No more than sixteen semester hours taken on the pass/fail basis may be counted toward the Bachelor of Arts, Plan I. In general, only electives may be taken on the pass/fail basis. Complete rules on registration on the pass/fail basis are given in General Information.

Courses in a Single Field

No more than thirty-six hours may be counted in any one subject, including the major, unless major requirements state otherwise. No more than thirty-six hours may be counted in any one college or school other than the College of Liberal Arts or the College of Natural Sciences.

Bachelor of Arts, Plan I

The requirements for the Bachelor of Arts under Plan I are designed to give each student flexibility in the selection of courses to meet individual needs.

Summary

The following is a brief overview of the Bachelor of Arts, Plan I; for detailed regulations see "Degree Requirements, Specific" below.

A total of 120 semester hours is required for the degree. Of the 120 hours, thirty-six must be in upper-division courses. At least thirty hours, including eighteen hours of upper-division coursework, and at least twenty-four of the last thirty hours must be taken in residence at the University. Provided residence rules are met, credit may be earned by examination, by extension, by correspondence (up to 30 percent of the hours required for the degree), or, with the approval of the dean, by work transferred from another institution. A maximum of sixteen semester hours of classroom and/or correspondence coursework may be taken on the pass/fail basis.

Three categories of work must be completed: prescribed work; major requirements, including minor requirements, if any; and electives to provide a total of 120 semester hours.

Prescribed Work

For all majors for the Bachelor of Arts, Plan I, there are four specific area requirements that make up about half of the degree program:

Area A (English composition and literature, writing, and foreign language): Rhetoric and Composition 306 and English 316K and two courses certified as having a substantial writing component are required. The foreign language requirement is stated in terms of proficiency; the actual number of hours varies with the language selected and previous knowledge of the language.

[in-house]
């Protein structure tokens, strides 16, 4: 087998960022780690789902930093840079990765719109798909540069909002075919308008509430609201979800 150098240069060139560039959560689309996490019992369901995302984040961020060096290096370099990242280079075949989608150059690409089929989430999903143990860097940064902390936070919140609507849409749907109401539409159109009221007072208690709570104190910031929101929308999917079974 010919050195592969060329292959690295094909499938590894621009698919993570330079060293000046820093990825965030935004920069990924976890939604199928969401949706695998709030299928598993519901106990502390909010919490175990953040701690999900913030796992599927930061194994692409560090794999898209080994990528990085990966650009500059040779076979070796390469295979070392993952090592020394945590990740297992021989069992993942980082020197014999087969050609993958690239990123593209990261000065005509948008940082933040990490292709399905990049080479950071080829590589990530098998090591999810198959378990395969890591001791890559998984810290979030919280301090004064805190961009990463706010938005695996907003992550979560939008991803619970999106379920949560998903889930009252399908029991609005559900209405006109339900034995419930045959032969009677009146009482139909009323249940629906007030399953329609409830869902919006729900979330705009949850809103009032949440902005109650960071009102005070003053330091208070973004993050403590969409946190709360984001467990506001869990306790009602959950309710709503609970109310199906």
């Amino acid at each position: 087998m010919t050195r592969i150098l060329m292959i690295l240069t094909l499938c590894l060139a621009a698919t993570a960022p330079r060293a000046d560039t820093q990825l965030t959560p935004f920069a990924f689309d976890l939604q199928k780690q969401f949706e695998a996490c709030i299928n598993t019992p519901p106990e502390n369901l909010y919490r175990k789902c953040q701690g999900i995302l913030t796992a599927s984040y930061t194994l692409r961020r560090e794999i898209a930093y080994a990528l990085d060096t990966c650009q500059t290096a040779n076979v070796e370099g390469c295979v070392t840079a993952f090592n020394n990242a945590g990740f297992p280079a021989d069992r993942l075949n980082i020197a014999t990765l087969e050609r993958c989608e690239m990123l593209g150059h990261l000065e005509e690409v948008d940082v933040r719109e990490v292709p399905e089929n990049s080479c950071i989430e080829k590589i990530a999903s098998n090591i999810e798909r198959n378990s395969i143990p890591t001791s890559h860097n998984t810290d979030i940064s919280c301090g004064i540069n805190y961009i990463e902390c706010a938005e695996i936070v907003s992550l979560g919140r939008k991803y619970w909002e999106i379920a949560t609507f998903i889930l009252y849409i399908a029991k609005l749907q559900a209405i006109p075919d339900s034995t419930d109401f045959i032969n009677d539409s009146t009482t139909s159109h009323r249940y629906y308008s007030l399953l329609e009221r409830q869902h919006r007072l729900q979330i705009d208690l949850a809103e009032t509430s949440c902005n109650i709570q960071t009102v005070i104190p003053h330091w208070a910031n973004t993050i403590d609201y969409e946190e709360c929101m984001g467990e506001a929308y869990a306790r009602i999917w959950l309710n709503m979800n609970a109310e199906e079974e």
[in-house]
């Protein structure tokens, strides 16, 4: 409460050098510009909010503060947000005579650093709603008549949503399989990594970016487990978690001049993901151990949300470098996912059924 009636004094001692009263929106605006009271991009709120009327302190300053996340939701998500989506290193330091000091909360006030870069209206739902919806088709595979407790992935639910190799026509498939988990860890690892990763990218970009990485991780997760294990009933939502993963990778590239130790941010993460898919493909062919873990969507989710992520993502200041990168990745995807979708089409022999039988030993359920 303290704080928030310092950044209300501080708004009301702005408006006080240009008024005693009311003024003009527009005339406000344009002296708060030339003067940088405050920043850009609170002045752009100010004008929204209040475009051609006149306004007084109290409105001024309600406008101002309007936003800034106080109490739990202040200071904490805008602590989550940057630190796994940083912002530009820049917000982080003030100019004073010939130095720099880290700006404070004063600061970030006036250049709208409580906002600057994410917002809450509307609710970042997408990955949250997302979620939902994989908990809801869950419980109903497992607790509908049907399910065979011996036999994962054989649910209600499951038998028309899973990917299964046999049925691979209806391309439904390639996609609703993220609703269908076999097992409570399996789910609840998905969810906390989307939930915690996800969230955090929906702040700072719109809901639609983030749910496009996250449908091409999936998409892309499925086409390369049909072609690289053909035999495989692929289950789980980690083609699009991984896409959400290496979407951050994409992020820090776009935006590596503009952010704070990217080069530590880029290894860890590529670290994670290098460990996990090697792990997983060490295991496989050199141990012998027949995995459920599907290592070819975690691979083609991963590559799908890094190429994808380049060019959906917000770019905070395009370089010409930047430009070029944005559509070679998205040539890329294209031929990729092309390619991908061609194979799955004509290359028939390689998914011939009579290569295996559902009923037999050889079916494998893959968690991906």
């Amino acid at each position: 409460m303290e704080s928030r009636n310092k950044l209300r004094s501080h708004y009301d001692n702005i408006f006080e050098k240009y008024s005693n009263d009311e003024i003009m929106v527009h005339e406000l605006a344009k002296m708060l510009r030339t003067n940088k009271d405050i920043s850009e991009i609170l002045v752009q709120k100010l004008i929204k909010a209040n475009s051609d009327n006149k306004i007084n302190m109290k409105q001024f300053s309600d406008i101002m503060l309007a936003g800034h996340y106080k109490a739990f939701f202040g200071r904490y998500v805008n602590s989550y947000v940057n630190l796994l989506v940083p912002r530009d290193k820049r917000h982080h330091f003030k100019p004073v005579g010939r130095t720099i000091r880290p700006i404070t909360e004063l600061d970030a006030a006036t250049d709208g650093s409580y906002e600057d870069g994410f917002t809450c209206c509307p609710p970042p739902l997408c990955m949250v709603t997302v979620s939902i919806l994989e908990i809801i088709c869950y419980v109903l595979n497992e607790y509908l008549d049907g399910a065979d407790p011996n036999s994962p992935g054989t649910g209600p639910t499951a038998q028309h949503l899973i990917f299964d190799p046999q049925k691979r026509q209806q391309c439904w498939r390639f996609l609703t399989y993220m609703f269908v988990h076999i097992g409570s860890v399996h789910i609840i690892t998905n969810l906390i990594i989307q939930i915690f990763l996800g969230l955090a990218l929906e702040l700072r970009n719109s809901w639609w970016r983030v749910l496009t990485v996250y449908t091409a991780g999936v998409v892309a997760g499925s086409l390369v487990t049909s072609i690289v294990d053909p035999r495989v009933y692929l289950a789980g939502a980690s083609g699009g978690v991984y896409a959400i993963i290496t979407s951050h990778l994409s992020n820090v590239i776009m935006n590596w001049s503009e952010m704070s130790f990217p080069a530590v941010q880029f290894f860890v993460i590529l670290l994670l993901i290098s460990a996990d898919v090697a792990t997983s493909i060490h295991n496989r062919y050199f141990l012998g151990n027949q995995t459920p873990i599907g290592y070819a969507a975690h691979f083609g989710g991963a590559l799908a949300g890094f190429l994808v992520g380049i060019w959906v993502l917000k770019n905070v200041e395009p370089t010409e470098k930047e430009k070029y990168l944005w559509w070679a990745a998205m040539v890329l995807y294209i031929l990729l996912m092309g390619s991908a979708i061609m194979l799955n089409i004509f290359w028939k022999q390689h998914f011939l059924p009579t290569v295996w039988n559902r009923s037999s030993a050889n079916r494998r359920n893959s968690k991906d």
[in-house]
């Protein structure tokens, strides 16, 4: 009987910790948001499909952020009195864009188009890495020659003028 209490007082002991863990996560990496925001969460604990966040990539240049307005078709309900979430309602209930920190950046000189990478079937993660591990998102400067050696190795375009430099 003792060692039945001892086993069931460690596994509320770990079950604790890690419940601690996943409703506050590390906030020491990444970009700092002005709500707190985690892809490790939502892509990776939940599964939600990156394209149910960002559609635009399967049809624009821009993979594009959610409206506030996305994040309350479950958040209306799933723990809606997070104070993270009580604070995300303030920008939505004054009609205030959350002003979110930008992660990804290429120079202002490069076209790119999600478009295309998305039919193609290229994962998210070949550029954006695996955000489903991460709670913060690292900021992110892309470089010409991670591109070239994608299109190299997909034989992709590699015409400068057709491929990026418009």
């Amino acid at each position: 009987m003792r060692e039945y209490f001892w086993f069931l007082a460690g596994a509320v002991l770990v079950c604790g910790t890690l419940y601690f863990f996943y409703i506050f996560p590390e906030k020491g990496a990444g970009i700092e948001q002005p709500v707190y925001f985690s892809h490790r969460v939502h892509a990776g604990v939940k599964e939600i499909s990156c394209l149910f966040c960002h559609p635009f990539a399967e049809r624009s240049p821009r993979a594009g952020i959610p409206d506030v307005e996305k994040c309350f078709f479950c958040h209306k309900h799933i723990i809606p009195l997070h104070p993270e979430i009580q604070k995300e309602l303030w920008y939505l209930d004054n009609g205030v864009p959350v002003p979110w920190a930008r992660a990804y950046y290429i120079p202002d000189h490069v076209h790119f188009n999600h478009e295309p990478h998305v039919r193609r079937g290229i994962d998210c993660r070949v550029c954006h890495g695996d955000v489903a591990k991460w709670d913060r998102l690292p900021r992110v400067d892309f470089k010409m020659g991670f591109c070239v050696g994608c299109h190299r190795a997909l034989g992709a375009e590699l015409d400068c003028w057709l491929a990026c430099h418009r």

Area B (social sciences): Eighteen semester hours must be completed, including courses in four subjects. Of these eighteen hours, six hours must be in American history and six hours must be in American government, including Texas government.

Area C (natural sciences): Eighteen semester hours are required, including three hours of mathematics. Lists of courses that may be used to fulfill this requirement are available in the Student Office.

Area D (general culture): Six semester hours are required. Lists of courses that may be used to fulfill this requirement are available in the Student Office.

Courses in the major may be used to fulfill area requirements unless expressly prohibited. A course taken to meet the requirements of one area may not also be used to fulfill the requirements of another area. The only exception to this rule is that a course taken to fulfill another area requirement may also be used to fulfill the requirement for courses having a substantial writing component, if the course is so certified. No courses used to fulfill area requirements may be taken on the pass/fail basis.

Major